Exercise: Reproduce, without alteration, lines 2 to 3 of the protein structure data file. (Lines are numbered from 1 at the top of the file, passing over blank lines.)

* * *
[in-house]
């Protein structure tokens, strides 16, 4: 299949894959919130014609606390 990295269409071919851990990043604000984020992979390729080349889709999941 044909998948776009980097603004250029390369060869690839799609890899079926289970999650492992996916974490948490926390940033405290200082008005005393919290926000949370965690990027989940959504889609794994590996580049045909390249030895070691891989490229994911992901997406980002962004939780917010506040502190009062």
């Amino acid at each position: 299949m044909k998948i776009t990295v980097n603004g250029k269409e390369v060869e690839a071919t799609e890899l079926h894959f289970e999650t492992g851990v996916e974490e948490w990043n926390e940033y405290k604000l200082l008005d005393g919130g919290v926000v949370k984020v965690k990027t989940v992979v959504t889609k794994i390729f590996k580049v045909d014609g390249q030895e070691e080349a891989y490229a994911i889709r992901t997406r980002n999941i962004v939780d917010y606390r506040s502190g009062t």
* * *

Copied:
């Protein structure tokens, strides 16, 4: 299949894959919130014609606390 990295269409071919851990990043604000984020992979390729080349889709999941 044909998948776009980097603004250029390369060869690839799609890899079926289970999650492992996916974490948490926390940033405290200082008005005393919290926000949370965690990027989940959504889609794994590996580049045909390249030895070691891989490229994911992901997406980002962004939780917010506040502190009062």
């Amino acid at each position: 299949m044909k998948i776009t990295v980097n603004g250029k269409e390369v060869e690839a071919t799609e890899l079926h894959f289970e999650t492992g851990v996916e974490e948490w990043n926390e940033y405290k604000l200082l008005d005393g919130g919290v926000v949370k984020v965690k990027t989940v992979v959504t889609k794994i390729f590996k580049v045909d014609g390249q030895e070691e080349a891989y490229a994911i889709r992901t997406r980002n999941i962004v939780d917010y606390r506040s502190g009062t």